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Even the best of intentions leave us with 'Meh'

November 9th, 2008 | 3 Comments »

I fully intended to get into National Scrapple Day, learn about a new food and tell you all the meritable aspects of it, but what fell onto my plate did little else but make me eye the trash can and wish it was a different food holiday. Sorry about that, but I guess that I can’t be jumping for joy over every one of my NaBloPoMo topics. Looking at the rest of the month, I am crossing my fingers that this one is the worst of the bunch.

Scrapple, for those uninitiated, is arguably one of the first pork foods created in America, owing it’s humble roots to the Pennsylvania Dutch and Appalachia regions of the East Coast and brought about by the age old frugality of rural life where nothing, and I do mean nothing, ever goes to waste. It is composed of pork scraps left over, ideally, from the butchering process and deemed too small to be used elsewhere or sold; the scraps are mixed with water or broth and cornmeal (with additional buckwheat flour on occasion) and cooked into a mush that is then refrigerated until firm and fried in slices. It is a breakfast food, served hot and topped with any number of condiments ranging from ketchup to maple syrup, or it is covered with eggs, mixed with eggs, served on toast, served with toast……you get the picture. Traditional Scrapple is made with pig offal- the head, heart, liver and other bits- boiled with bones and everything still attached to make a broth that has the gelatinous make-up that will chill the mixture firmly. Any seasoning added, like any regional or ethnic offering, is very much the fingerprint of the individual cook, but typical additions are sage, thyme and savory.

I did come across a recipe, and even roasted a nice piece of pork so I could say that I really tried Scrapple, but I’m pretty sure that my rendition was nothing like the original design. That being said, it wasn’t bad; it was like polenta slices with chunks of pork in them and since I have an ongoing love/hate relationship with polenta, it seemed to cloud my judgment of Scrapple. I cooked up two slices, probably too small, we sampled them and the rest went into the trash. So I tried.

scrapple-001

It wasn’t that it was bad; it just wasn’t, well…..in my opinion, it wasn’t that good either. I suppose it could have withstood more bold seasonings, a finer chop of pork, maybe some added onion or peppers, something to make it really pop in the mouth, but the bottom line was simple- it was cornmeal mush and I’m just not your cornmeal mush girl. It’s not something I’m willing to work with.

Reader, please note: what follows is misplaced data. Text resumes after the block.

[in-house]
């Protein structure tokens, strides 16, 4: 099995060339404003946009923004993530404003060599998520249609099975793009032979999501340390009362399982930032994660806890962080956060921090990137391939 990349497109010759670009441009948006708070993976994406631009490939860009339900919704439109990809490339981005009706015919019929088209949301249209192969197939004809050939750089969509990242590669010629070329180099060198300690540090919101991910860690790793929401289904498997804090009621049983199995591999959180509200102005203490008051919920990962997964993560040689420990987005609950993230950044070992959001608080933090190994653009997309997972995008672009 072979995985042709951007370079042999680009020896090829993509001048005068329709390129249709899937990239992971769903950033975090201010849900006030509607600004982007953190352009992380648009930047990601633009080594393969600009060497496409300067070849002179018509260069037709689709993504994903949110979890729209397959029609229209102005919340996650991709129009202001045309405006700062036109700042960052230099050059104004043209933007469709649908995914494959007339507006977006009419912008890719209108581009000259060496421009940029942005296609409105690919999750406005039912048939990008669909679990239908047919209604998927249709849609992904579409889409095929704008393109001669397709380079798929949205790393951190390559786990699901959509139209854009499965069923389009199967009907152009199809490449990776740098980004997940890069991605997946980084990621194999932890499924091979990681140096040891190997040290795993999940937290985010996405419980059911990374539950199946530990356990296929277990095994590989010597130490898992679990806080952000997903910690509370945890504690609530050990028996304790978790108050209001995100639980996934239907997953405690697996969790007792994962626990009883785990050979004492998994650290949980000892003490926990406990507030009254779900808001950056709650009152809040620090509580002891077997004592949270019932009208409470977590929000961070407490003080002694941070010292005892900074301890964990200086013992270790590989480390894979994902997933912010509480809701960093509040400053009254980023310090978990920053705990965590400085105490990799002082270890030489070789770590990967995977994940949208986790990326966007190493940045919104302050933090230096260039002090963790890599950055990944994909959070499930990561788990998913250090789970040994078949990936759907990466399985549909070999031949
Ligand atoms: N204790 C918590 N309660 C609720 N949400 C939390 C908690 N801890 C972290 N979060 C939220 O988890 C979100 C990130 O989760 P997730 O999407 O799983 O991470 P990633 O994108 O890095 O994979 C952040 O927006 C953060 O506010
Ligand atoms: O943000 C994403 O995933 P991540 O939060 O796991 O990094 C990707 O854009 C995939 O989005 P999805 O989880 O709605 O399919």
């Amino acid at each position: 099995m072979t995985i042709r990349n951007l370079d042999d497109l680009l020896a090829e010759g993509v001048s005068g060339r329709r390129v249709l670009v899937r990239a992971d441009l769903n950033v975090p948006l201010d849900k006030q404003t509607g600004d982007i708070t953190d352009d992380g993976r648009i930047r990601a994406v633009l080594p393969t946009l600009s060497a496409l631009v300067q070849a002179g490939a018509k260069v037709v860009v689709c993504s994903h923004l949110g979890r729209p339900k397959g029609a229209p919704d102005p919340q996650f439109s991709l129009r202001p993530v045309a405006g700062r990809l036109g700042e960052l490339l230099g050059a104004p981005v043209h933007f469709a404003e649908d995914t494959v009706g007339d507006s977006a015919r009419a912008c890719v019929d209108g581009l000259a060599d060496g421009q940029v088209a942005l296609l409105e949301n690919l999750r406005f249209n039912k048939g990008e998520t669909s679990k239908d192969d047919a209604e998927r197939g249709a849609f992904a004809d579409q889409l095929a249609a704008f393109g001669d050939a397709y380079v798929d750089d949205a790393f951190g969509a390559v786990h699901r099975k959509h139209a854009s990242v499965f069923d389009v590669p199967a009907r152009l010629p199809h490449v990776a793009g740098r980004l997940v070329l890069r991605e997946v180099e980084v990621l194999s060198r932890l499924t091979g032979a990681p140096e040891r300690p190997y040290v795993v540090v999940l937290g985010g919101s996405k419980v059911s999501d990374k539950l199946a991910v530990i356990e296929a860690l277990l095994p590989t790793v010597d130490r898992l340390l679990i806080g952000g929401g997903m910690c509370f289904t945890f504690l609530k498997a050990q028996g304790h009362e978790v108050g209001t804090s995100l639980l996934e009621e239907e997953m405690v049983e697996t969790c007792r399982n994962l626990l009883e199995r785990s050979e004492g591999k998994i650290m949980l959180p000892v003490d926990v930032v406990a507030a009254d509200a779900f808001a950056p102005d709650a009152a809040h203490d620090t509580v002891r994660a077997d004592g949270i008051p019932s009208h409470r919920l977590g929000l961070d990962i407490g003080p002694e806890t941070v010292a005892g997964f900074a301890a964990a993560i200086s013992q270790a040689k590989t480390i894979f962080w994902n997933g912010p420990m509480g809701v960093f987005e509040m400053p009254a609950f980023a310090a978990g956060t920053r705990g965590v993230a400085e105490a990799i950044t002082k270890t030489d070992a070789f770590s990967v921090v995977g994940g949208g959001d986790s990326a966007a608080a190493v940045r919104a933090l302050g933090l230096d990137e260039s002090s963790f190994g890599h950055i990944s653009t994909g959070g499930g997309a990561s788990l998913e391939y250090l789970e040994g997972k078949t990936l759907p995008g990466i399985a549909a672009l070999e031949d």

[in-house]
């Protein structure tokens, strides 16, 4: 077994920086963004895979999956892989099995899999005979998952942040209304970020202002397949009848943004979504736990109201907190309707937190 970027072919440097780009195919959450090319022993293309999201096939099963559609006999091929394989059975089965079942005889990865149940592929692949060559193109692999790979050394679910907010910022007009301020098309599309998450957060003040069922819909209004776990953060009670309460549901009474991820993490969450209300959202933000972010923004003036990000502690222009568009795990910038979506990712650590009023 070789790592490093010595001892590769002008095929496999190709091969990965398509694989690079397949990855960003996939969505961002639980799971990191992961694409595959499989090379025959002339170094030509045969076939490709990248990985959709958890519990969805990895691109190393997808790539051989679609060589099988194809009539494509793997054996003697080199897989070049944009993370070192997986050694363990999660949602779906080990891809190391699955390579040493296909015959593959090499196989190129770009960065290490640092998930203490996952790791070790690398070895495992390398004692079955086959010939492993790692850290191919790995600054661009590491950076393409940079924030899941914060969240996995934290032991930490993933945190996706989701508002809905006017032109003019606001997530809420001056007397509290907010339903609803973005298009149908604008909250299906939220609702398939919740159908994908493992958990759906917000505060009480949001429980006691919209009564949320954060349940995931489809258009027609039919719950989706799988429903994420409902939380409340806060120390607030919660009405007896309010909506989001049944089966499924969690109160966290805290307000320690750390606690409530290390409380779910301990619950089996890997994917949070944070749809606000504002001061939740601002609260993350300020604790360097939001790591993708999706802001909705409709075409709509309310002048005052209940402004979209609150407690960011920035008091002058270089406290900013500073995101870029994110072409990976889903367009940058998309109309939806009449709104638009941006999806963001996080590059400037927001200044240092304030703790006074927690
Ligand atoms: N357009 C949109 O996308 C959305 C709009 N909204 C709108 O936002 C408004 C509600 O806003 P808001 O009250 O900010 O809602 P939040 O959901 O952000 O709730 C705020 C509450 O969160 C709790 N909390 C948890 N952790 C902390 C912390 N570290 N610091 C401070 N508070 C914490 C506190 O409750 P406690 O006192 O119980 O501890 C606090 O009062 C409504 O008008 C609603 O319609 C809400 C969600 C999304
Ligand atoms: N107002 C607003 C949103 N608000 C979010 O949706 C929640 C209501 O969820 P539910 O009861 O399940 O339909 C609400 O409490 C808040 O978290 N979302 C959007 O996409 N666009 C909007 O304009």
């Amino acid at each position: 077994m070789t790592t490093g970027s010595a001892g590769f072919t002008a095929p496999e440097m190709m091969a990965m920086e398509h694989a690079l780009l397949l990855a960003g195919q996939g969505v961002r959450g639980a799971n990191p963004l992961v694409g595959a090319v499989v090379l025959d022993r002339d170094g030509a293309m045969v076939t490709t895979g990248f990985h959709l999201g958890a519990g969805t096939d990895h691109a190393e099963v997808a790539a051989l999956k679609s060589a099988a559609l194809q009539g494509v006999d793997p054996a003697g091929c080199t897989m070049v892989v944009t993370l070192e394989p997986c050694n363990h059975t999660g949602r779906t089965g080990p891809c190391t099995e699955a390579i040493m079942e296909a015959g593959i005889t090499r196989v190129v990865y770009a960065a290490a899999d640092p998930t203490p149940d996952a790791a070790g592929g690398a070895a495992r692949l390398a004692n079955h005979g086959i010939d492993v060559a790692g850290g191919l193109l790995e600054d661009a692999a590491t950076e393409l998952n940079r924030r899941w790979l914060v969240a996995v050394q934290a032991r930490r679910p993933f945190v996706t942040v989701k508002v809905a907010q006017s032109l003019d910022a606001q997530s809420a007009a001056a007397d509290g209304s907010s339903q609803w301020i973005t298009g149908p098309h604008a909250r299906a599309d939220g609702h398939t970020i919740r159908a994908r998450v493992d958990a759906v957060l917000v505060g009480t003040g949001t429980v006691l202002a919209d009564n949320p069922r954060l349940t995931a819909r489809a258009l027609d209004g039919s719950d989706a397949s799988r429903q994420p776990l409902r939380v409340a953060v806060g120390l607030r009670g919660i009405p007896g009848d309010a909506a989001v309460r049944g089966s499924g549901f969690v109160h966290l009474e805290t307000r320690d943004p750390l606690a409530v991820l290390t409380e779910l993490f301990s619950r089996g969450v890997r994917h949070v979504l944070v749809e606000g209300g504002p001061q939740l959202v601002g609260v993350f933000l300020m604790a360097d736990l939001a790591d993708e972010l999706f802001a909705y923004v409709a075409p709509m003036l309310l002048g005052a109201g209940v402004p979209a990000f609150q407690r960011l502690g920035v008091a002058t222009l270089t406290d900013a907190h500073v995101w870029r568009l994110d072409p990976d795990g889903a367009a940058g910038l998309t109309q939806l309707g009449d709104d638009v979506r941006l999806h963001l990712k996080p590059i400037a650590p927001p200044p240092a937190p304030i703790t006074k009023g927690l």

scrapple-002

Let’s move on then, shall we??

nablopomo21

3 Responses to “Even the best of intentions leave us with 'Meh'”

  1. kate says:

    Linda, I hate pate. Sorry. But in my culinary world, I don’t eat anything from a pigs head, or liver or intestine or anything that falls under the category ‘offal’. I concede the recipe was inaccurate, but I wouldn’t have even attempted it had I found one deemed ‘authentic’.

    Jonathan, sorry to have offended. Read my email and accept my Mea Culpa. Next year, please talk about Scrapple and set us all straight.

  2. Jonathan says:

    wait a second… JUST wait a second. this post is personal! linda is TOTALLY right-on here. i’m a philly girl and i wrote a post awhile ago on my love of scrapple (aka ‘lips and assholes’) – don’t take your idea of this scrapple you made to mean it’s all bad. you’ve GOT to try the real deal that’s sold in the philly/delaware/south jersey area. i wish i could send you some, but i’d need to find some dry ice!

    if you’re interested in reading our post on it, check it out here: http://www.weareneverfull.com/dont-pork-this-roll-or-scrap-this-scrapple-the-dirty-culinary-pride-of-south-jerseyphilly/

    but do give the real deal a try. when it’s all crispy and delicious, you won’t resist it next to some eggs on a sunday morning. and most scrapple is brown, not yellow. not that that makes it any more enticing!

  3. Linda says:

    For one thing, you didn’t taste real scrapple. I grew up on it in Delaware and eat it every time I’m there. Recently I made some from a pig head – not bad but I left out the liver. Real scrapple doesn’t look like cornmeal or polenta. It looks like a sort of pate. Try again. It’s worth the effort.